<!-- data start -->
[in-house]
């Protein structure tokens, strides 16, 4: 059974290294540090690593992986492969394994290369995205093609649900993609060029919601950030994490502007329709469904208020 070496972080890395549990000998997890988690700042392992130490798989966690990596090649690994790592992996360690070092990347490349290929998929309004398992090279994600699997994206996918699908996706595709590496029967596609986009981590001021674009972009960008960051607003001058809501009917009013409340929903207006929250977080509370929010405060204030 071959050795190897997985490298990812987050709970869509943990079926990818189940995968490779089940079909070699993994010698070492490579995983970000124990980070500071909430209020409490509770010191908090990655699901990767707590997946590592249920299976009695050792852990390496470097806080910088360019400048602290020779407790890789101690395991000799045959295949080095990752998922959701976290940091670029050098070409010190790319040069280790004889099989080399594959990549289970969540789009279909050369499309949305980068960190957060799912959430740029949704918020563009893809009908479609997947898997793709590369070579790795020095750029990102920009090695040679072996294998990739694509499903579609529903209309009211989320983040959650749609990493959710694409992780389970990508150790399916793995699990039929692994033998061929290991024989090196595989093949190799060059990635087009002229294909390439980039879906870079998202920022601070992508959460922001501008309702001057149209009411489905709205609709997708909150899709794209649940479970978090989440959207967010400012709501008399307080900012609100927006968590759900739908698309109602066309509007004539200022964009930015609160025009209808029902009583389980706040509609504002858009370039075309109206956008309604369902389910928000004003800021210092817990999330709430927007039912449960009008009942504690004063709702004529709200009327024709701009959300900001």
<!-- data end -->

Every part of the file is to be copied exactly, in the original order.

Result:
[in-house]
């Protein structure tokens, strides 16, 4: 059974290294540090690593992986492969394994290369995205093609649900993609060029919601950030994490502007329709469904208020 070496972080890395549990000998997890988690700042392992130490798989966690990596090649690994790592992996360690070092990347490349290929998929309004398992090279994600699997994206996918699908996706595709590496029967596609986009981590001021674009972009960008960051607003001058809501009917009013409340929903207006929250977080509370929010405060204030 071959050795190897997985490298990812987050709970869509943990079926990818189940995968490779089940079909070699993994010698070492490579995983970000124990980070500071909430209020409490509770010191908090990655699901990767707590997946590592249920299976009695050792852990390496470097806080910088360019400048602290020779407790890789101690395991000799045959295949080095990752998922959701976290940091670029050098070409010190790319040069280790004889099989080399594959990549289970969540789009279909050369499309949305980068960190957060799912959430740029949704918020563009893809009908479609997947898997793709590369070579790795020095750029990102920009090695040679072996294998990739694509499903579609529903209309009211989320983040959650749609990493959710694409992780389970990508150790399916793995699990039929692994033998061929290991024989090196595989093949190799060059990635087009002229294909390439980039879906870079998202920022601070992508959460922001501008309702001057149209009411489905709205609709997708909150899709794209649940479970978090989440959207967010400012709501008399307080900012609100927006968590759900739908698309109602066309509007004539200022964009930015609160025009209808029902009583389980706040509609504002858009370039075309109206956008309604369902389910928000004003800021210092817990999330709430927007039912449960009008009942504690004063709702004529709200009327024709701009959300900001």